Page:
In many ways, psychological testing and assessment are similar to medical tests. If a patient has physical symptoms, your primary care provider may order X-rays or blood tests to understand what’s causing those symptoms. The results of the tests will inform development of a treatment plan. Similarly, psychological evaluations help to determine a diagnosis and treatment plan. Psychologists use tests and other assessment tools to measure and observe a client’s behavior for purposes of arriving at a diagnosis and guiding treatment. For example, if a child is having trouble in school, does he or she have a reading problem such as dyslexia, or an attention problem such as attention-deficit hyperactivity disorder (ADHD)? Perhaps the primary issue is one of difficulty with impulse control? Psychological tests and assessments allow a psychologist to understand the nature of the problemand, in turn, figure out the best way to go about addressing it.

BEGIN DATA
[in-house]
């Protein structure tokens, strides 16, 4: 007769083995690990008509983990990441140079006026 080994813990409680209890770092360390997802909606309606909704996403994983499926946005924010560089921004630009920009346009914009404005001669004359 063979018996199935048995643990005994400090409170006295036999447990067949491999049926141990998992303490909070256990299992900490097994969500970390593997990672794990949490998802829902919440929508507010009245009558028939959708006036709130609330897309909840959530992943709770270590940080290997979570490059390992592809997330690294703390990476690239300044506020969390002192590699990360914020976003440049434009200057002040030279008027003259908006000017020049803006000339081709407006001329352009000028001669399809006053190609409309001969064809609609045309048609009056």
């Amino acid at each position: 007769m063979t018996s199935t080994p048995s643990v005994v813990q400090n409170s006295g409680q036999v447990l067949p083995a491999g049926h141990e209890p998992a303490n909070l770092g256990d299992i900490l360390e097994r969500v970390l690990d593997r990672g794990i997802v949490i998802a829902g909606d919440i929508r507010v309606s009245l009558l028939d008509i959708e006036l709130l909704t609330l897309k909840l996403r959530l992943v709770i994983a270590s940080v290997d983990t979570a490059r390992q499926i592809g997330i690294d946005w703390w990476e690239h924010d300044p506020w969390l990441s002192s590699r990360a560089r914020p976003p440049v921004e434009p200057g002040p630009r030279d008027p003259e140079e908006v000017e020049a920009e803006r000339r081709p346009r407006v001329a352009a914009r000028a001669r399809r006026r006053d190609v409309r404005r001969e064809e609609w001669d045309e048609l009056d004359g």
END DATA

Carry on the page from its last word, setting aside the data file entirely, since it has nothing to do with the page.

Psychological assessment requires a considerable time investment on the part of both you and your psychologist, often extending over the course of several days or weeks. During the first session, we will discuss your current and past family and relationship history, symptoms you are experiencing, any past treatment and its outcome, along with other general background information. Over the course of several meetings, we will complete several different tasks together. When you have completed all the tasks, I will review, score and interpret the results. Occasionally, after reviewing initial assessment results I will determine that an additional test would be beneficial. In this case, we will call you to discussnext steps.